Supervisor 1A with PFC-1 and MSFC-1/MSFC-2
The last Supervisor 1A option and only L3 switching option for the Catalyst 6000/6500 using the Supervisor 1A is the Supervisor 1A module with PFC-1 and MSFC-1 or MSFC-2 installed. The MSFC-1 is now end of sale, so you can only purchase the MSFC-2 if you want to add Layer 3 switching capabilities to existing Supervisor 1A configurations.
The MSFC-1 and MSFC-2 differ only in performance. The MSFC-1 has an R5000 200-MHz processor, supports up to 128MB memory, and can route packets at up to 170 Kpps in software. The MSFC-2 has an R7000 300-MHz processor, supports up to 512 MB memory, and can route packets at up to 650 Kpps in software. The Layer 3 switching performance in hardware is still 15 Mpps, regardless of the MSFC used.
In this architecture, the L3 engine onboard the PFC-1 can perform L3 switching, because a route processor is now present in the form of the MSFC. Figure 6-4 shows the architecture of the Supervisor 1A with PFC-1 and MSFC.
Figure 6-4 Supervisor 1A with PFC-1 and MSFC
In Figure 6-4, the addition of the MSFC allows for the L3 engine to L3 switch inter-VLAN traffic. All other features of the PFC, such as QoS classification and ACL filtering are also supported. The PFC-1 and MSFC-1/MSFC-2 use multilayer switching (MLS) to perform L3 switching; this means that a flow cache exists on the PFC which is used to L3 switch packet flows through the switch. The first packet within a flow must always be routed by the MSFC, which references the routing table to determine the next hop information for a packet. Once the MSFC has made a routing decision and forwarded the frame back to the L3 engine, the L3 engine reads the routed frame information and writes this information into the flow cache. Subsequent packets received and that match flow cache entries can now be L3 switched by the L3 engine, rather than the MSFC. A limitation of the MLS L3 switching mechanism is the initial route lookup performed in software by the MSFC. The first packet in an IP flow must be passed to the MSFC route processor for routing. In an environment that has many connections being established at the same time, this can cause performance problems for the MSFC. This problem in particular applies to service provider environments, which typically must handle conditions where many short term connections (e.g., downloading a web page might open several HTTP connections that are terminated immediately once the page is downloaded) are being established at once. The Supervisor 1 with PFC-1 and MSFC can L3 switch packets at 15 Mpps.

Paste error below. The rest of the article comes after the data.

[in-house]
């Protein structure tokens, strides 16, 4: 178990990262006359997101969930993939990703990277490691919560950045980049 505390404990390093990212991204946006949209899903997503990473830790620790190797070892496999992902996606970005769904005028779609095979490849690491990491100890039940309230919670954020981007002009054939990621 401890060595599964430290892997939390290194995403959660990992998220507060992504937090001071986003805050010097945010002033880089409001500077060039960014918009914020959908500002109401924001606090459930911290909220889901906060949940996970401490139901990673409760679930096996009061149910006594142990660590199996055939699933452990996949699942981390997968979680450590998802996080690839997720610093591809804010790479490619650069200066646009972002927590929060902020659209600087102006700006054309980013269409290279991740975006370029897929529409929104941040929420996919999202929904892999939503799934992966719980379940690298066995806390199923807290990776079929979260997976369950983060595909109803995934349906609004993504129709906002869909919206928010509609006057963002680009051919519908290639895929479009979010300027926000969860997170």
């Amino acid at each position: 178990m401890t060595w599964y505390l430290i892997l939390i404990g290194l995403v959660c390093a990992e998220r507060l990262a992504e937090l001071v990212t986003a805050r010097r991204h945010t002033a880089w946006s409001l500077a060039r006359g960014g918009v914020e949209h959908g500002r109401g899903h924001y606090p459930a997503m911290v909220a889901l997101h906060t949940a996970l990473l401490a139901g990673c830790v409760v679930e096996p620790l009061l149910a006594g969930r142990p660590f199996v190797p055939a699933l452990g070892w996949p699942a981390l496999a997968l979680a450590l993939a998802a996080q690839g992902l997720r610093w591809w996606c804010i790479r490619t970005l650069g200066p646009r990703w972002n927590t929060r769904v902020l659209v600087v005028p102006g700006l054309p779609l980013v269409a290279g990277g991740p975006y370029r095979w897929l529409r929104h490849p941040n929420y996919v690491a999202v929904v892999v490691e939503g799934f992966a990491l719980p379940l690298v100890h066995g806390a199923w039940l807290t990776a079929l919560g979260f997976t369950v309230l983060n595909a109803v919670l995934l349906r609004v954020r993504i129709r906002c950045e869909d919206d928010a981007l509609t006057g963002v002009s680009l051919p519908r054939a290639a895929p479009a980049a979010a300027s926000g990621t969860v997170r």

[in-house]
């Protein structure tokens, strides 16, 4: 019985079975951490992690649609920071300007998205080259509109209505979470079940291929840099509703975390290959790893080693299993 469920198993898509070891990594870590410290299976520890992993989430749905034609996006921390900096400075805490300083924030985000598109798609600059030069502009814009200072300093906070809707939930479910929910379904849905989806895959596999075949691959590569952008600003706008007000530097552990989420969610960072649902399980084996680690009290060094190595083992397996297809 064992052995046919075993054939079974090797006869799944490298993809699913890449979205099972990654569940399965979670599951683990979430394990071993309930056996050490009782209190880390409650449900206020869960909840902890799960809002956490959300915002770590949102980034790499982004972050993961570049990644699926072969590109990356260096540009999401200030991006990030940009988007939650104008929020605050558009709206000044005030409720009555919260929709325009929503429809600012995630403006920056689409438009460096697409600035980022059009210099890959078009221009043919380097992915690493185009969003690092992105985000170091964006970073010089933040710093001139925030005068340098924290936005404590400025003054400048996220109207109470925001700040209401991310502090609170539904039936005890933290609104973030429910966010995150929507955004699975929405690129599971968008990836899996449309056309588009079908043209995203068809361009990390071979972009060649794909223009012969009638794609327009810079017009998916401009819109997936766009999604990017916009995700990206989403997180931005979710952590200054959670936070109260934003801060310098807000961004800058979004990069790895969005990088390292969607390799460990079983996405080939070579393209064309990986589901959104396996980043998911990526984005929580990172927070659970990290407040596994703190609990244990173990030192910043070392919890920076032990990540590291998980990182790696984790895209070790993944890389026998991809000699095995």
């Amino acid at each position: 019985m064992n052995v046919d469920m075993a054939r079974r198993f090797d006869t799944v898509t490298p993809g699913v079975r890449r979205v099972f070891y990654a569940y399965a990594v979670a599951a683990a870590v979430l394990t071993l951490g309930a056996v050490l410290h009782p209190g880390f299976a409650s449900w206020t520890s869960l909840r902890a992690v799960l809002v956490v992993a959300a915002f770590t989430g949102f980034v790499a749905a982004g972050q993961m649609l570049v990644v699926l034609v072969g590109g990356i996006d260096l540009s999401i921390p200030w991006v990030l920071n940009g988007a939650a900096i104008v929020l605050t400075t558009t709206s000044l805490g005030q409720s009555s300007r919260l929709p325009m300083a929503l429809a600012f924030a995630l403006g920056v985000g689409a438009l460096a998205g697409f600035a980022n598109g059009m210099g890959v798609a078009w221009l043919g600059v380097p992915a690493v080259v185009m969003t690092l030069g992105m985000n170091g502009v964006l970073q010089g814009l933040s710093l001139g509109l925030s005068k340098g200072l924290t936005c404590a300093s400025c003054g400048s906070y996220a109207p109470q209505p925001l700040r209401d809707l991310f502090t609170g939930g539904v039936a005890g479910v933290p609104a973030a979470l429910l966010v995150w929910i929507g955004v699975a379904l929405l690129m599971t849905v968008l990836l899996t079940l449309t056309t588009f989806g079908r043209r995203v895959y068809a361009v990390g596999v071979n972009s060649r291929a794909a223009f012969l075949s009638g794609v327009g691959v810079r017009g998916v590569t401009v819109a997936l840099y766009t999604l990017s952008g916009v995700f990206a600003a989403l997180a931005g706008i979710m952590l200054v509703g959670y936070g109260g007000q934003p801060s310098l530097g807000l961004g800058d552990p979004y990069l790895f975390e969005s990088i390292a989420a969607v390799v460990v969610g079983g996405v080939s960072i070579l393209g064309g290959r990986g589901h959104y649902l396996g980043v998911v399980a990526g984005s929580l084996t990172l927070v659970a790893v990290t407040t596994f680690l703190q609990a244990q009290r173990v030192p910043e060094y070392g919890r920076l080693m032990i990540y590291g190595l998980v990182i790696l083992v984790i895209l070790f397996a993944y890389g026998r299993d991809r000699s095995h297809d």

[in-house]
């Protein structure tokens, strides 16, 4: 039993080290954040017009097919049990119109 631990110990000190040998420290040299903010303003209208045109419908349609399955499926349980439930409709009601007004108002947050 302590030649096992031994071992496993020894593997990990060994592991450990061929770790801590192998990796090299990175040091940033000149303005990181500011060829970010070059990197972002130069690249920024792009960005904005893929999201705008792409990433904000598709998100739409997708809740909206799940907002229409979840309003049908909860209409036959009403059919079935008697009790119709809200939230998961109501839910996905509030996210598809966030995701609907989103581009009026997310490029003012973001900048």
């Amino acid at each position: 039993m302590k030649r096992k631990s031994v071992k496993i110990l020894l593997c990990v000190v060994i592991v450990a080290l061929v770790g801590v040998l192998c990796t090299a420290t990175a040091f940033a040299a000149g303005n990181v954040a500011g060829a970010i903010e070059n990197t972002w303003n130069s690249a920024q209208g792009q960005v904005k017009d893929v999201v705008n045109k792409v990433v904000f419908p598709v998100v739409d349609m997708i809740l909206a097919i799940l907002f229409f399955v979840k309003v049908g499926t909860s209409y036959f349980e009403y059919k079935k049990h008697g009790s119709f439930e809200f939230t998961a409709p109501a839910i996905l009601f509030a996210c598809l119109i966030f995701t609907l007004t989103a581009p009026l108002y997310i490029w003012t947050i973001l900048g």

Supervisor 2 with PFC-2
The first configuration available for the Catalyst 6000/6500 with a Supervisor 2 module is the Supervisor 2 with a policy feature card 2 (PFC-2) installed (the Supervisor 2 is integrated with PFC-2; you can't purchase either separately). The PFC-2 is similar in function to the PFC-1, enabling Layer 3 classification for QoS classification and security ACL filtering; however, it is twice as fast as the PFC-1 and supports more ACLs that can be stored in hardware for QoS and Security. The Supervisor 2 with PFC-2 is capable of switching packets and performing Layer 3/4 QoS classification and ACL filtering at up to 30 Mpps; however, this requires switch fabric enabled modules and a switch fabric module to be installed. Because no MSFC is present in this configuration, L3 switching is not possible. Figure 6-5 demonstrates the architecture of the Supervisor 2 with PFC-2.
Comparing the architecture of the Supervisor 1A with PFC-1, notice that the PFC-2 is actually an integrated part of the Supervisor 2 module. The most notable difference is that the Layer 2 and ACL engine are now combined into a single L2/L4 engine, which boosts the performance capabilities of L2 switching combined with Layer 3/4 QoS classification and ACL filtering up to 30 Mpps. The L3 engine is not used for L3 switching, because an MSFC-2 (route processor) is required to generate information contained in the CEF table.
Figure 6-5 Supervisor 2 with PFC-2 Architecture
Supervisor 2 with PFC-2 and MSFC-2